“Third time’s the charm”: Lexington lawmaker re-files “Tim Tebow” legislation
LEXINGTON, Ky. (WTVQ) – A Lexington lawmaker is proposing a bill nicknamed the “Tim Tebow law” again. This is the third time representative Stan Lee has filed legislation that would allow homeschooled kids to play on a sports team at their local public school.
The high school athletic association does not support the bill. It is called the “Tim Tebow” bill because a similar law passed in Florida in 1996 allowing the former NFL quarterback to play for his local high school as a home school student.
The Kentucky bill calls for homeschoolers to face the same standards public school students do when playing sports, but that is not enough for some people worried about keeping games fair.
Representative Stan Lee, the bill’s author, tells ABC 36’s Veronica Jean Seltzer he has been working on this bill for a while. His “Tim Tebow” bill has not passed the last two years he has proposed it. Lee’s own daughter is homeschooled. He says he wants her and others to have the chance to learn from playing on a team.
“You learn how to pick yourself up, learn from your mistakes, get better, and move forward and that serves you well in life,” Lee said.
At Henry Clay High School, Blue Devils Head Football Coach Sam Simpson says he understands why some might worry about the proposed law, but he agrees with Lee that letting all kids play is best.
“That teaches them to become a part of society,” Simpson said.
The High School Athletic Association says they have historically opposed bills like this one because “…they are in the business of school-based sports, not school-age sports, and competitive equity is always an issue.”
That is something Blue Devils Cross Country Coach Steven Riley says he is also concerned about.
“You wouldn’t want people trying to abuse the system you know becoming a homeschool student to avoid the accountability that comes with being a student in the regular school,” Riley said.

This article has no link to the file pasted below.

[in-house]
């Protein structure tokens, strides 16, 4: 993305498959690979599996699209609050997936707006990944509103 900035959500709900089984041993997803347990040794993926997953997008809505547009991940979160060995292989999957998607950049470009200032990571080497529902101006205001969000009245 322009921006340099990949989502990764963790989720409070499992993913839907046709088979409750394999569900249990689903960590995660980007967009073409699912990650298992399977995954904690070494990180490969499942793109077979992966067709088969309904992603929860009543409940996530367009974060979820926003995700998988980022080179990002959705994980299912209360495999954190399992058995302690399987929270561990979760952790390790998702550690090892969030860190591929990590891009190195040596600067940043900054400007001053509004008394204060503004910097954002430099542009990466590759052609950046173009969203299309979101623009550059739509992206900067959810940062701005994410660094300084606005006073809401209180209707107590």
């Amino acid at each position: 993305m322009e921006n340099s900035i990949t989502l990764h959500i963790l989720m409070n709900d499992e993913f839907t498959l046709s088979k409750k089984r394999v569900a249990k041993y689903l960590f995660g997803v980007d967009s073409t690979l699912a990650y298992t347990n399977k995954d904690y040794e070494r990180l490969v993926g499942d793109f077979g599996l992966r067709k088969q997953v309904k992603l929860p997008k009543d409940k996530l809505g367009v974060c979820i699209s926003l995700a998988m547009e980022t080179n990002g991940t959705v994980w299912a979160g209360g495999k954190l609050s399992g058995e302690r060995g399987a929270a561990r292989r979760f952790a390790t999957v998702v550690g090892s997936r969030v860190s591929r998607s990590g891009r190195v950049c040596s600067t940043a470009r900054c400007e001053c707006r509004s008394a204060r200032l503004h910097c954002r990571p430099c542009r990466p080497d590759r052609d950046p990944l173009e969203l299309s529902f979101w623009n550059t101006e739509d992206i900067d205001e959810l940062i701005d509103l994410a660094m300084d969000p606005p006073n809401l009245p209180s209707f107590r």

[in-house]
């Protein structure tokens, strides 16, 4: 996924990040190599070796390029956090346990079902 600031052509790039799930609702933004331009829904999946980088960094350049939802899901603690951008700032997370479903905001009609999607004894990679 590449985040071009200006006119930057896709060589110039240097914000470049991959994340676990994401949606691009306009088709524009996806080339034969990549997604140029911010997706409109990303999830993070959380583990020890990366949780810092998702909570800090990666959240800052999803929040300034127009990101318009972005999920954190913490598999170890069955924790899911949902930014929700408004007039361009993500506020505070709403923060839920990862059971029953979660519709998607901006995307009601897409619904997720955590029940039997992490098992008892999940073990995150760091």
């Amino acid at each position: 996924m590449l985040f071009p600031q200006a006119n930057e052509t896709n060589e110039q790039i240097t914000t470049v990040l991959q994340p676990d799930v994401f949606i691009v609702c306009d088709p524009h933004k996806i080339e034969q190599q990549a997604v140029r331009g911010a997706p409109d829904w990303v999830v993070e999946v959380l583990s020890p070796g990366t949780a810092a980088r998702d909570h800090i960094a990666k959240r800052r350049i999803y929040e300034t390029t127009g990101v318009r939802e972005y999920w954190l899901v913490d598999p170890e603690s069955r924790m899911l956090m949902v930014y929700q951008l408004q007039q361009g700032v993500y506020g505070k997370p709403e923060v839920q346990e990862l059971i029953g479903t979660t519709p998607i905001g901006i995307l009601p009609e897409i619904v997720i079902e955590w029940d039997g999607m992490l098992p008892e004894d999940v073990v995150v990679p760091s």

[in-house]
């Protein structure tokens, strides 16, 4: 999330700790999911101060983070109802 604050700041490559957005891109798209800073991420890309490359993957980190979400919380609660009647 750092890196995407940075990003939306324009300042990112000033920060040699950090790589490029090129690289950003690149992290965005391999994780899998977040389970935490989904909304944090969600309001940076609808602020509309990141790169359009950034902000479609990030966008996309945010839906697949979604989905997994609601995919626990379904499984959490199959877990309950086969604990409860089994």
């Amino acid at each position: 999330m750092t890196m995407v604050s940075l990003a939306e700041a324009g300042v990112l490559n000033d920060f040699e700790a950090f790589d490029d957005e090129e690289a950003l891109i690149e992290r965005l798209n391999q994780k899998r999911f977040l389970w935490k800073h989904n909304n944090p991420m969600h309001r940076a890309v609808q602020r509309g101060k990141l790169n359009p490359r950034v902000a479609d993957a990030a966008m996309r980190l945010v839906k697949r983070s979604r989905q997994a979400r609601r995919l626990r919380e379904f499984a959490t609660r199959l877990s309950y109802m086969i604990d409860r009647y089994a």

Lee responds by saying home school players would have to adhere to the same standards, including drug testing and keeping up good grades. He says he is not looking for anything unfair, just an opportunity for some overlooked students.
“It wouldn’t be a guarantee, just an opportunity and that’s all we’re asking for,” Lee said.
The High School Athletic Association says they are happy to sit down with Lee to talk about revising the bill. They also mention in their statement they would like to talk about what they call a lack of standards for home school education that would make it unfair to let those students play.
Here is the statement from commissioner Julian Tacket in full:
“Our Board of Control on behalf of our schools has historically opposed such bills because the Association is in the business of school-based sports, not school-aged sports, and competitive equity is always an issue. Most of those specifics are contained in past blog postings about past bills and proposals.
The sponsor’s passion for the subject is evident as well as his willingness to listen to feedback by the changes made in the current version from past versions. This version is much more targeted to the specific issue of home school participation in high school athletics and sport-activities that our office sponsors.
We are hopeful that he recognizes the open door for revision and enhancement to ensure that there are not unintended consequences. We welcome not only the chance to sit and discuss the issues and technical wording but perhaps further share concerns about the lack of standards for home school education in our Commonwealth that makes equitable implementation of home school participation in our sports and activity programs a major issue for the majority of our member schools.”
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